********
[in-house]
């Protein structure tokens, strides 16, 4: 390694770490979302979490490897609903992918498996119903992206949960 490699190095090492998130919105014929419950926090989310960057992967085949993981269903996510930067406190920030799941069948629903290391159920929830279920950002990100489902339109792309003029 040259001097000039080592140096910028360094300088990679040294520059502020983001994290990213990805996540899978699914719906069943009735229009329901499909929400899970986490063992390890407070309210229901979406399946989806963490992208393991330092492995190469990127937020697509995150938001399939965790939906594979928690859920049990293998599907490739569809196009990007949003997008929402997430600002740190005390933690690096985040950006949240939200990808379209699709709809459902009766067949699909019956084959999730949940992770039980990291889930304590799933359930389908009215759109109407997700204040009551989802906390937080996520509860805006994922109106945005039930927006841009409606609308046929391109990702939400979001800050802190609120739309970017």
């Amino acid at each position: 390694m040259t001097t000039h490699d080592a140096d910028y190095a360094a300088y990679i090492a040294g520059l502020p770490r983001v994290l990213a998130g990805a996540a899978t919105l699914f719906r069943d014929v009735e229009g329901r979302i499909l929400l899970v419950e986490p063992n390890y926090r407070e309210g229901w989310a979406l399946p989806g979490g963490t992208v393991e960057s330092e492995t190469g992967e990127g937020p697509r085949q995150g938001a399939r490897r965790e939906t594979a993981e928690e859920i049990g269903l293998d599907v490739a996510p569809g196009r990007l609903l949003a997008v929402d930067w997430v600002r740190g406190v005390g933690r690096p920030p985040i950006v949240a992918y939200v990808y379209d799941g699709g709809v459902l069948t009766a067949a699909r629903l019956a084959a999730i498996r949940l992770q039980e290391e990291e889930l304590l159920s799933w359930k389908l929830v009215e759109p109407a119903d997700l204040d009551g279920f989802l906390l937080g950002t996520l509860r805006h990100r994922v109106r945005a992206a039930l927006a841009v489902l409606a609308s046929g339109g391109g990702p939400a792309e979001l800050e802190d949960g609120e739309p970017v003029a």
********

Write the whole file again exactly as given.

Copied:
[in-house]
């Protein structure tokens, strides 16, 4: 390694770490979302979490490897609903992918498996119903992206949960 490699190095090492998130919105014929419950926090989310960057992967085949993981269903996510930067406190920030799941069948629903290391159920929830279920950002990100489902339109792309003029 040259001097000039080592140096910028360094300088990679040294520059502020983001994290990213990805996540899978699914719906069943009735229009329901499909929400899970986490063992390890407070309210229901979406399946989806963490992208393991330092492995190469990127937020697509995150938001399939965790939906594979928690859920049990293998599907490739569809196009990007949003997008929402997430600002740190005390933690690096985040950006949240939200990808379209699709709809459902009766067949699909019956084959999730949940992770039980990291889930304590799933359930389908009215759109109407997700204040009551989802906390937080996520509860805006994922109106945005039930927006841009409606609308046929391109990702939400979001800050802190609120739309970017």
């Amino acid at each position: 390694m040259t001097t000039h490699d080592a140096d910028y190095a360094a300088y990679i090492a040294g520059l502020p770490r983001v994290l990213a998130g990805a996540a899978t919105l699914f719906r069943d014929v009735e229009g329901r979302i499909l929400l899970v419950e986490p063992n390890y926090r407070e309210g229901w989310a979406l399946p989806g979490g963490t992208v393991e960057s330092e492995t190469g992967e990127g937020p697509r085949q995150g938001a399939r490897r965790e939906t594979a993981e928690e859920i049990g269903l293998d599907v490739a996510p569809g196009r990007l609903l949003a997008v929402d930067w997430v600002r740190g406190v005390g933690r690096p920030p985040i950006v949240a992918y939200v990808y379209d799941g699709g709809v459902l069948t009766a067949a699909r629903l019956a084959a999730i498996r949940l992770q039980e290391e990291e889930l304590l159920s799933w359930k389908l929830v009215e759109p109407a119903d997700l204040d009551g279920f989802l906390l937080g950002t996520l509860r805006h990100r994922v109106r945005a992206a039930l927006a841009v489902l409606a609308s046929g339109g391109g990702p939400a792309e979001l800050e802190d949960g609120e739309p970017v003029a």